One of the most dangerous climbs in Arizona: 'Suicide Direct' on Camelback Mountain

It's called "Suicide Direct" -- a cliff on the north side of Camelback Mountain. You can easily spot it from the trail that many people safely hike every day, but Suicide Direct is very different from that trail.

It's a steep, exposed climb that can be deadly, claiming at least two lives after climbers got in over their heads.

This is how most of us know Camelback Mountain -- a challenging, but well traveled trail -- a great workout. But others take Camelback to the extreme, with their lives sometimes ending at the base of these towering red rock cliffs.

Suicide Direct is possibly the most dangerous climb on Camelback. Located on the west side of the mountain, it has claimed at least two lives. The last being a 20-year-old woman who fell some 100 feet here in April of 2016. She attempted the climb with little experience and no safety gear -- and believe it or not, it's something a lot of people are tempted to do here.

"Especially if they see me or someone like me climbing it and having a great time, they don't realize how dangerous it is to be there because the mountain doesn't care whether you can hang on this or walk on that and that's why I use a rope because this stuff does fall off," said Manny Rangle.

Rangle is not only a very experienced climber, he is a former member of the Phoenix Fire Department's technical rescue team. He has climbed Suicide Direct many times and he agreed to take us up for a short climb.

It's amazing watching him move up the wall. The first part of this climb is done without any belay or safety line. You can see the small finger holds he has grab onto. At this point, he is about 50 feet up and any false move or slip means he will likely tumble down that sharp rock studded cliff face. It's called cheese grating and it would mean severe injury or worse.

About halfway up the first pitch, he attaches to a safety bolt and then scrambles to the halfway mark of Suicide Direct. The hard part of the climb is still ahead.

Manny was here as a firefighter for a death on this very stretch back in the 1980's.

"They were up above us when one fell at the most difficult part of Suicide Direct and he fell to the ground and his troubles were ended, but his friend was hanging onto a bolt, screaming about 40 feet above me.. for hours," said Rangle.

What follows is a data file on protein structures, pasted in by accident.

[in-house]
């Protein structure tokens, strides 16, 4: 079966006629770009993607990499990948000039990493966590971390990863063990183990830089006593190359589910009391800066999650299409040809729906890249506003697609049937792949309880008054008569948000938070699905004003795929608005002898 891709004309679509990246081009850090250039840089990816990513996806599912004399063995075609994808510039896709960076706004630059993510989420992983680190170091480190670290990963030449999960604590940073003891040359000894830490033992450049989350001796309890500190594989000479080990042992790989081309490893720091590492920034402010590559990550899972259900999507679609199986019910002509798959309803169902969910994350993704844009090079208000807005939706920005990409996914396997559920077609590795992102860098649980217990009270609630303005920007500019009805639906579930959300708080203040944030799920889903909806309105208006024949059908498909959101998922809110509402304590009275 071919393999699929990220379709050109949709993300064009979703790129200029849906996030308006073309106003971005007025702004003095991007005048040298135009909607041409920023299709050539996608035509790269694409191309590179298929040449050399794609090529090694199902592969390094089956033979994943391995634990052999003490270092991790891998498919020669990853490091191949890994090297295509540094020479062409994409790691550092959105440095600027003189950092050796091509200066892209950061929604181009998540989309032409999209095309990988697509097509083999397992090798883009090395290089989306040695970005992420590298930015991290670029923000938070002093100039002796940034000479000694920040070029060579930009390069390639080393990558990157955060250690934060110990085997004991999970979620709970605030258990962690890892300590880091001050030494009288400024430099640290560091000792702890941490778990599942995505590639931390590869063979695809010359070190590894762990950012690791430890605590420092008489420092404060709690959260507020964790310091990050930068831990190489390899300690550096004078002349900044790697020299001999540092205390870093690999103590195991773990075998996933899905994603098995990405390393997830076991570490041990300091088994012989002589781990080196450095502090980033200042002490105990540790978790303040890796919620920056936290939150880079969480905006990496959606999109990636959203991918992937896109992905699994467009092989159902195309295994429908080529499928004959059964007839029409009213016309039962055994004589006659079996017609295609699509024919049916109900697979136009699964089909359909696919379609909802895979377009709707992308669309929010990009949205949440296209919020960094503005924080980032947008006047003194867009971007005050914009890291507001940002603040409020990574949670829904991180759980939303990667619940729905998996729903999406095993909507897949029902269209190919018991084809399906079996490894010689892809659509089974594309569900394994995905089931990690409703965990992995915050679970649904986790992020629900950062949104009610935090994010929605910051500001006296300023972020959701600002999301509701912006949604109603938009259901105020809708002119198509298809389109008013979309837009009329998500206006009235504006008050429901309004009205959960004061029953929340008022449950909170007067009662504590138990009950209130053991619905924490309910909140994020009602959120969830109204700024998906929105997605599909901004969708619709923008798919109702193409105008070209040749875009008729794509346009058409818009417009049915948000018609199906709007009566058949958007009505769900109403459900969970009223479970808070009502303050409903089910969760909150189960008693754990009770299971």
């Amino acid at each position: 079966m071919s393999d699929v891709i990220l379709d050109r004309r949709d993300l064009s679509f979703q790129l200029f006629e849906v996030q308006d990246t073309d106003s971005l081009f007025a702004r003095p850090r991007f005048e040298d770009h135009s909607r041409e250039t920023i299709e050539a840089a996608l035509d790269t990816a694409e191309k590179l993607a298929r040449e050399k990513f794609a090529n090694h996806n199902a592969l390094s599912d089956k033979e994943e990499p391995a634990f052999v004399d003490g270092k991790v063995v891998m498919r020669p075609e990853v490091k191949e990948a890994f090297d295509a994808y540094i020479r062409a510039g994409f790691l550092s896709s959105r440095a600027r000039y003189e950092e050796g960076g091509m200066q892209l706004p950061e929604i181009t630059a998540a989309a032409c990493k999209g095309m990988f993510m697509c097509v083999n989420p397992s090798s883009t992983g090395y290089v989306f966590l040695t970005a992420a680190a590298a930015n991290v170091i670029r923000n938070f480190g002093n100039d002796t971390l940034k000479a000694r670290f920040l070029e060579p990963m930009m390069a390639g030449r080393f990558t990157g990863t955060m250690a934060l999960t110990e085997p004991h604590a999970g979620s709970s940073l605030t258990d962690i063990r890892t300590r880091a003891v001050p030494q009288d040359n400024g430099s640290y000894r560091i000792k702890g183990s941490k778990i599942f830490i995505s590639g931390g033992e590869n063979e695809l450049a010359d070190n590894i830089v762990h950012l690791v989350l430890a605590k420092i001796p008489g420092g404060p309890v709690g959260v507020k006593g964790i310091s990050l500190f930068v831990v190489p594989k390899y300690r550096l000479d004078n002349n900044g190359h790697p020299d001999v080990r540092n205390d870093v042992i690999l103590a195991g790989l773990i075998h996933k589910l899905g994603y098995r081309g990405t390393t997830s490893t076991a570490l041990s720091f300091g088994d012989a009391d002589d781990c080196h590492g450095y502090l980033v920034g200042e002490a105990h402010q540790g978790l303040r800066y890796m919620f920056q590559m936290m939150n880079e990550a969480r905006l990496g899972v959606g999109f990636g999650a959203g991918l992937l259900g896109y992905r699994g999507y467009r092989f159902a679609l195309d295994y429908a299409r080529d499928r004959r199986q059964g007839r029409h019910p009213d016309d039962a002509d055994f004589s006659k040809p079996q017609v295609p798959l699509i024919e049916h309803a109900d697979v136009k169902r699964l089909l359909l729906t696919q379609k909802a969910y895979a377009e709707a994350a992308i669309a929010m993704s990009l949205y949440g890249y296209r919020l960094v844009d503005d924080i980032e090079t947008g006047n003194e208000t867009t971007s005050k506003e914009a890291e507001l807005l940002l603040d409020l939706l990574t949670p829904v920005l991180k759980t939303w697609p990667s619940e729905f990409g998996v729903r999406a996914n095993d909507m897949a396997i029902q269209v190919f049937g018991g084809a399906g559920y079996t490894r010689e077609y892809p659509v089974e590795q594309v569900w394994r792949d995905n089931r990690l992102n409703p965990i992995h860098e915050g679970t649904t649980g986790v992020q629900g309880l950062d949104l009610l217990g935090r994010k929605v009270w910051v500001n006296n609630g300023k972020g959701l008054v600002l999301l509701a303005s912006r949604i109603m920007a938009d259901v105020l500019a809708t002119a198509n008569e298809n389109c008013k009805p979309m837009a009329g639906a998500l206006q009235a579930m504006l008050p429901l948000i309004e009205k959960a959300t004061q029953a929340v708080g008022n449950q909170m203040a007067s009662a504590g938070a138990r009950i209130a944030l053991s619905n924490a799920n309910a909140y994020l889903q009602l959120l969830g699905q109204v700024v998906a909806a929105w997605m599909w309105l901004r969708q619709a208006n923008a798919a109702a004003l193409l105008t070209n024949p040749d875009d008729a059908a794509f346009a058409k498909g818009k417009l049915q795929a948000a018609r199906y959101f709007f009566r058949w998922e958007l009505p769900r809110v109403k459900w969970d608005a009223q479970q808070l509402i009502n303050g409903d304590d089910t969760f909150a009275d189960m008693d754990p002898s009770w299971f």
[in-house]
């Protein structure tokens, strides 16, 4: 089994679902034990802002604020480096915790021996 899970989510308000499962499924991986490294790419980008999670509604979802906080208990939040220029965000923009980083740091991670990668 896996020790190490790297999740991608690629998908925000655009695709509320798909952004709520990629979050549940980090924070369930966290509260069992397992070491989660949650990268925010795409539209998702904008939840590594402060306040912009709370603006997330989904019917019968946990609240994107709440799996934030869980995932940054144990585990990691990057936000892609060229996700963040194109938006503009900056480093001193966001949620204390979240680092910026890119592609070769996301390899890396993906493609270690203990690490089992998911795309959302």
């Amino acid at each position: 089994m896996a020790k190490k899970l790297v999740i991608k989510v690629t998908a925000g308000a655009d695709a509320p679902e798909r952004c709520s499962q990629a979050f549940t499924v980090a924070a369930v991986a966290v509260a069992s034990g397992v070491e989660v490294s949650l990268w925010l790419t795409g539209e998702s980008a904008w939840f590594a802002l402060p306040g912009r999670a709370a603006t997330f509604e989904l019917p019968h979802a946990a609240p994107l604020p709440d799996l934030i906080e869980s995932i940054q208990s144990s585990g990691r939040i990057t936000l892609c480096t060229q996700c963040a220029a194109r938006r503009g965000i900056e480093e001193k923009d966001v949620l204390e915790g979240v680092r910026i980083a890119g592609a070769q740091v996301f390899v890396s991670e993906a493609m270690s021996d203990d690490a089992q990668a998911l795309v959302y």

With that thought in mind, I gear up and try my hand at the climb.

I'm not an experienced climber, but unlike Manny, I have a belay or a safety line. It's attached to Manny above and also a bolt in the mountain.

It is strenuous and frankly, very unnerving. My fingers search for tiny spots to grab. My feet, even in special climbing shoes, feel like they never have enough rock under them for me to feel truly secure and looking down is not productive at all.

Fear is part of the rush for these climbers and I definitely feel it, even though I know the safety line will keep me from falling all the way to the ground. A slip for me will almost surely mean some sort of injury.

About half way up, I decided I'd gone high enough to get an idea of what this climb is all about and it's nothing to take on unprepared.

"Well, it looks okay, but you need to learn.. you need to find the appropriate guide or a club, like the Arizona Mountaineering Club.. and there's plenty of guides in the area that will teach you and give you a good start to the basics. After that, there are other climbs here you can do that are not quite as frightening and don't have the same level.. potential for death," said Rangle.

We are able to rappel down and climb another day, but those who don't heed the advice of experienced climbers -- they don't always get the chance.

The bottom line is Camelback is a great place to get out a hike, but stick to the trails unless you really know what you're doing.